IT must be a terrifying thought for the car makers - fewer young people are bothering to sit their driving test and taking the bus or train instead.
If the trend continues we might find showrooms awash with new cars no 25-year-old wants to buy, rushing instead to catch the 7.40 train into town.
A good place to start the fight back might be to build a small car that doesn't cost the earth yet feels mightily better than standing all the way to work with your face pressed into the back of someone else's coat.
And, if it's this particular version of Volkswagen's smallest car, you can be rockin' to your favourite tracks all the way to the office car park.
For the little up! comes in an edition called beats, which any 25-year-old will know is a company (actually now owned by Apple) that makes audio products, especially headphones, that they'd be proud to use.
In the case of the VW up! the beats bit is a 300 watt, six speaker sound system that turns the inside of the car into a spacious substitute for a set of 'phones but which also makes Beethoven sound pretty good too.
There are enough beats badges and logos dotted around the car to let onlookers know you're into your music, while red or black door mirrors and special trim and a grey starburst on the dashboard emphasise your cool choice of car.
Dig beneath the beats bits and you discover the same car that showed the world back in 2011 that small didn't have to mean cheap feeling and stripped of content.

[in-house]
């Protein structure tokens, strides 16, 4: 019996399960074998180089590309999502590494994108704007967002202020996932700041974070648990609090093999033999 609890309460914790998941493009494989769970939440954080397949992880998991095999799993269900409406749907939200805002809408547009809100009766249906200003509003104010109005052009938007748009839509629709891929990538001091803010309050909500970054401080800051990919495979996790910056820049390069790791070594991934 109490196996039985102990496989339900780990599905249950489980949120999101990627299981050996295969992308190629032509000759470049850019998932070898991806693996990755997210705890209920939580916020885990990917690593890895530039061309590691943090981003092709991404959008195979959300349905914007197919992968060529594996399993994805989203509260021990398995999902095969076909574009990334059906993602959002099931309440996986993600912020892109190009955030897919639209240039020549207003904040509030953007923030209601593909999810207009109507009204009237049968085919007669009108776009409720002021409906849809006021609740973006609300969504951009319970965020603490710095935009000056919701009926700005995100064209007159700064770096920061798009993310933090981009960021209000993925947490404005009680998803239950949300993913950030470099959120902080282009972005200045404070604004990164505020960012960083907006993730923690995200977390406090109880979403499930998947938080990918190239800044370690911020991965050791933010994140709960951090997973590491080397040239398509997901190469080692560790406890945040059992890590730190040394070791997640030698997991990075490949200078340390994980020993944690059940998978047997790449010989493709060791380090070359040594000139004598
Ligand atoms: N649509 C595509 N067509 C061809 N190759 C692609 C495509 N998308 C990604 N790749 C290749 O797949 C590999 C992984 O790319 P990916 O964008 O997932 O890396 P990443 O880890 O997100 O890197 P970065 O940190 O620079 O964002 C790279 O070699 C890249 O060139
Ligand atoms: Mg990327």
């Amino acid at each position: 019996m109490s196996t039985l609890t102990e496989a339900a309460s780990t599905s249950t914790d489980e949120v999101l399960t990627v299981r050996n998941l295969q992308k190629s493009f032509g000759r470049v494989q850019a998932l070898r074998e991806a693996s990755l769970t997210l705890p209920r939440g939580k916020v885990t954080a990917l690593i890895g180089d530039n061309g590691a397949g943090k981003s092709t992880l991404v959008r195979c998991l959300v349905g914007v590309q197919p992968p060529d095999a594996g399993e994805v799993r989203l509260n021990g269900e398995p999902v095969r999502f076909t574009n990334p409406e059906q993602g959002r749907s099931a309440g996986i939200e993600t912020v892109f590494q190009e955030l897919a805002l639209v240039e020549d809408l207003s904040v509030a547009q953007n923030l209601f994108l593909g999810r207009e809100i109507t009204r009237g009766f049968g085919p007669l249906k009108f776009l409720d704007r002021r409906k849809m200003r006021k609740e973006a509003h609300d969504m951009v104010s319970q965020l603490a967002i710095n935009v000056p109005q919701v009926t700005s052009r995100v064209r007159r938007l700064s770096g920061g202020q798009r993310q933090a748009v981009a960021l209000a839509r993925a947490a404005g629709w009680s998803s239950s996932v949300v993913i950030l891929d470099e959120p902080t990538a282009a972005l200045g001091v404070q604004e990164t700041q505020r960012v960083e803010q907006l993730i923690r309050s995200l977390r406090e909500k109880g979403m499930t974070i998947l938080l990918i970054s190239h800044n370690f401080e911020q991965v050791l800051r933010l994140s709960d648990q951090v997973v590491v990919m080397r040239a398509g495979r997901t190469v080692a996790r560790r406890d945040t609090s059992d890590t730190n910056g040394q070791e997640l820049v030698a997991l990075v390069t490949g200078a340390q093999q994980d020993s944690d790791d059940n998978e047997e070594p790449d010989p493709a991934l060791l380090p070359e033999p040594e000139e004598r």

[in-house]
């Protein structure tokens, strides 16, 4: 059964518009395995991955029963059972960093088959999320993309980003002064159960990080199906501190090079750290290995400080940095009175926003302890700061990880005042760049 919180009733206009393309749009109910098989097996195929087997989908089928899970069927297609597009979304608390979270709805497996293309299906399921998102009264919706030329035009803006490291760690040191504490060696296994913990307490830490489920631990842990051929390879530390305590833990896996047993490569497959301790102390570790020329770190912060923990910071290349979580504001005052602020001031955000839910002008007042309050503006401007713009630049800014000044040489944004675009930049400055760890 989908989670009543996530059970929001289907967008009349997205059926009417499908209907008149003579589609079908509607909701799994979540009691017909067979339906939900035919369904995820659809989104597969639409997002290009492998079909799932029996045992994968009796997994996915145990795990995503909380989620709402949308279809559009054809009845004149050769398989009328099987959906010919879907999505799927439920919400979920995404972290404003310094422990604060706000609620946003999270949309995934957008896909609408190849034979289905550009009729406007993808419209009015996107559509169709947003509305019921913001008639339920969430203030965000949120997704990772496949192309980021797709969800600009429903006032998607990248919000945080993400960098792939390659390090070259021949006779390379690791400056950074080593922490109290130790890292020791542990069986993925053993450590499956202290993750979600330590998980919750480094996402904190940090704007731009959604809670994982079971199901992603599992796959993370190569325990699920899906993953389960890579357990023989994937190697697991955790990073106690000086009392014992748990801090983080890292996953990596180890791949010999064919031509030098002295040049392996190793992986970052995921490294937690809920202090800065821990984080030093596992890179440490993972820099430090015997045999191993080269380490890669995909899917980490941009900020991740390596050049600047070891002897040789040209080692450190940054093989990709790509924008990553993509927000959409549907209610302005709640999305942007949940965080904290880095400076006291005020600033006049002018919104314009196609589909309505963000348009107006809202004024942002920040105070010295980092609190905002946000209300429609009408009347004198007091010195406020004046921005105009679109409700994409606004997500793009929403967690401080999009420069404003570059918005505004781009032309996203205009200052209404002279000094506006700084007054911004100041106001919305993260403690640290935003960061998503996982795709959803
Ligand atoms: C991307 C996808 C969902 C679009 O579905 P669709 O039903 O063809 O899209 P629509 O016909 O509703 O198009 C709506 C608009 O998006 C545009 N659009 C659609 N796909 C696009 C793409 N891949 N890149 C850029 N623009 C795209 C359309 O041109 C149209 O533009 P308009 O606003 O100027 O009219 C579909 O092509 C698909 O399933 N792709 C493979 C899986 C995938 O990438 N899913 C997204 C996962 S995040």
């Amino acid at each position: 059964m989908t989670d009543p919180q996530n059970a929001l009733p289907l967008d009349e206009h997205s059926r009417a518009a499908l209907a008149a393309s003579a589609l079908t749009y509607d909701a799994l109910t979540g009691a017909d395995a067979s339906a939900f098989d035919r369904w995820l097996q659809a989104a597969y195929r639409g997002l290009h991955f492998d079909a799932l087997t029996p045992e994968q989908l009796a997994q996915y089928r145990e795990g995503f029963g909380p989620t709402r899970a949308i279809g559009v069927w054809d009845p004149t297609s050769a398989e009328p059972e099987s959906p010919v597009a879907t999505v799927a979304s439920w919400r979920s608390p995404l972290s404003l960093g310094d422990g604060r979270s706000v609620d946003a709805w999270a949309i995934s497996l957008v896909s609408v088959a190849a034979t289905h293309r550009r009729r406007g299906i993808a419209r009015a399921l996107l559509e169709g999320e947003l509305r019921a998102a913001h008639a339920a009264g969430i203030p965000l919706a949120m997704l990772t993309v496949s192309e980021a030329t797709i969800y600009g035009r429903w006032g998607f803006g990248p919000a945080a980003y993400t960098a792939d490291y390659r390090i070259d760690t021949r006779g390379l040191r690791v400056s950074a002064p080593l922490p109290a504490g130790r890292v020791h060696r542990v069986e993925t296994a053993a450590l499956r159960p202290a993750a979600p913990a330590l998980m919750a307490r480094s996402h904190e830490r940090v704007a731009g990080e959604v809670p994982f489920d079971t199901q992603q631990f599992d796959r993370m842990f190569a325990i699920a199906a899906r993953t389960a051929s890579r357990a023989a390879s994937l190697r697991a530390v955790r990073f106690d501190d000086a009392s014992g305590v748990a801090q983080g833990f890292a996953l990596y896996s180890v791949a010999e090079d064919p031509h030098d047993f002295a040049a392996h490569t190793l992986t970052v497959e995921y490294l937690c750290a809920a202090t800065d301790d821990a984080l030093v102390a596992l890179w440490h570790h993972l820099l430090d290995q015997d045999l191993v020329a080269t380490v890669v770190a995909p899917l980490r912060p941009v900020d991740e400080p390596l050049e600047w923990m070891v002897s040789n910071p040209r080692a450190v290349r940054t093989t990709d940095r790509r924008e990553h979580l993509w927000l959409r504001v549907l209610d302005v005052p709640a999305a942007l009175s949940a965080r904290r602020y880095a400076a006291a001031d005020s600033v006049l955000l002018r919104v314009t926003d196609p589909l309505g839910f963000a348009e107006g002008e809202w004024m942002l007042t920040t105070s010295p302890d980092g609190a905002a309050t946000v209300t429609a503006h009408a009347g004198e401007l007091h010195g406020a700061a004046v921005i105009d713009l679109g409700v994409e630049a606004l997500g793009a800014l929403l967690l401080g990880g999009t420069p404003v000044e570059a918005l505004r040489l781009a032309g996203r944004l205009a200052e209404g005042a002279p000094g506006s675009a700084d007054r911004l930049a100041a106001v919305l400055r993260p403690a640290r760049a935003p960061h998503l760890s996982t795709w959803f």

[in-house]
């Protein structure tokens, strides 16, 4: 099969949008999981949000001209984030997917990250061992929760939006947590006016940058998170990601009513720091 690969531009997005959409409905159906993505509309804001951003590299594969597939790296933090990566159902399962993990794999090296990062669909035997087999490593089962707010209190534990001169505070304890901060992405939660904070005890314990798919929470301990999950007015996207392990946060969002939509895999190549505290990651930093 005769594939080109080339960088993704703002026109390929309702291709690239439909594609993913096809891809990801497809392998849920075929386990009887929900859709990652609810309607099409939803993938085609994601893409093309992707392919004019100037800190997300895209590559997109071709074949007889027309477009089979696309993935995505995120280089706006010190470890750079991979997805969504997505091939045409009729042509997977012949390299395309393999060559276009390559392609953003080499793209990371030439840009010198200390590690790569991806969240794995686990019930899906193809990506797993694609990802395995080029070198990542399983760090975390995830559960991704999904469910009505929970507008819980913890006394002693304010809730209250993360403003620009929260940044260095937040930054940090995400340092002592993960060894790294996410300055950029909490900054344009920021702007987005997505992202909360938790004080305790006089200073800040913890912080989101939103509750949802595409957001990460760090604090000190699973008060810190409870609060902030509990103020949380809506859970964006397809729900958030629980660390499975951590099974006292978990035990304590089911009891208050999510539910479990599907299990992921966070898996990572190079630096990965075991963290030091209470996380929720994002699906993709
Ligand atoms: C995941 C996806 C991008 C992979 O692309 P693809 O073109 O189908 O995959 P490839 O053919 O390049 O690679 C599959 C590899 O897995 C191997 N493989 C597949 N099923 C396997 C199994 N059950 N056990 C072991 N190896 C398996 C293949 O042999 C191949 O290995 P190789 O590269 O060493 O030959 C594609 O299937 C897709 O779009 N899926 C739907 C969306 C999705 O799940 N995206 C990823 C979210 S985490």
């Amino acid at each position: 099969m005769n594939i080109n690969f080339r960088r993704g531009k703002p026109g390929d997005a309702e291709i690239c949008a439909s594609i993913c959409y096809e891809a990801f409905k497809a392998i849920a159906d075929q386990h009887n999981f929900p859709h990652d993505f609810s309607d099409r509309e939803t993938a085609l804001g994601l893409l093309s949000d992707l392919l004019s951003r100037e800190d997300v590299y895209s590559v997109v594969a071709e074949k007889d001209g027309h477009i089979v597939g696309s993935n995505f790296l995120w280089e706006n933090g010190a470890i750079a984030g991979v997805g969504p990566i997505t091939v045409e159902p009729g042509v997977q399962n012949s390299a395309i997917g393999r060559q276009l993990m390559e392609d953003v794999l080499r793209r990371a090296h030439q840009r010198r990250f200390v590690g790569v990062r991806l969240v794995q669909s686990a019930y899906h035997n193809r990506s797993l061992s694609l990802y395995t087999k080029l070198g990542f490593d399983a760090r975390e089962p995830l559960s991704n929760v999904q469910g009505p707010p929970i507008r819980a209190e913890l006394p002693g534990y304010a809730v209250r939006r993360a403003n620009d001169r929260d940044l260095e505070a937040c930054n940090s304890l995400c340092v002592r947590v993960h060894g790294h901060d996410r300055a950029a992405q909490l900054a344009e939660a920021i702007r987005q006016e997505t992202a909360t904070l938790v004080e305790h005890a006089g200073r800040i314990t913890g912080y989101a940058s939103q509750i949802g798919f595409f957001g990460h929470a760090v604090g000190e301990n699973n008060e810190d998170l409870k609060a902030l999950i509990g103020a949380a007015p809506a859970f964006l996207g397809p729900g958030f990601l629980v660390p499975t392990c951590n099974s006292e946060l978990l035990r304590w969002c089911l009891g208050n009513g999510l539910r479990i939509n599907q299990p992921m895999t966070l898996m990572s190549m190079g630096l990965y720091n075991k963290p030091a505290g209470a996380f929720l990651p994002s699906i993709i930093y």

A modest facelift later and the up! still does the big-car-made-smaller thing better than anyone else, from the solid feel of everything you see or touch to enough space for four people and a half-decent boot; all in a car that leaves enough room in a car park slot to start a party.
Pick the most powerful of the three 1.0 litre petrol engines on offer and you'll have a car that feels anything but small when provoked. Indeed, you'll have to work hard keeping your cool when everyone else thinks you're easy meat exiting roundabouts and pulls out to pass.
It's an easy - and quiet - motorway performer, happy to nip along at the legal limit with a contented thrum from the little engine up ahead. Light steering and clutch and a delightfully positive gearchange all help too.
Only a firm ride on bad roads shows that you can't conquer every aspect of downsizing on a budget but a 56.6mpg average over a testing week's work brings a ready smile.
So do seriously well priced options, like a mere £235 for heated front seats, front fog lights and electrically warmed and adjusted door mirrors or climate control for £260.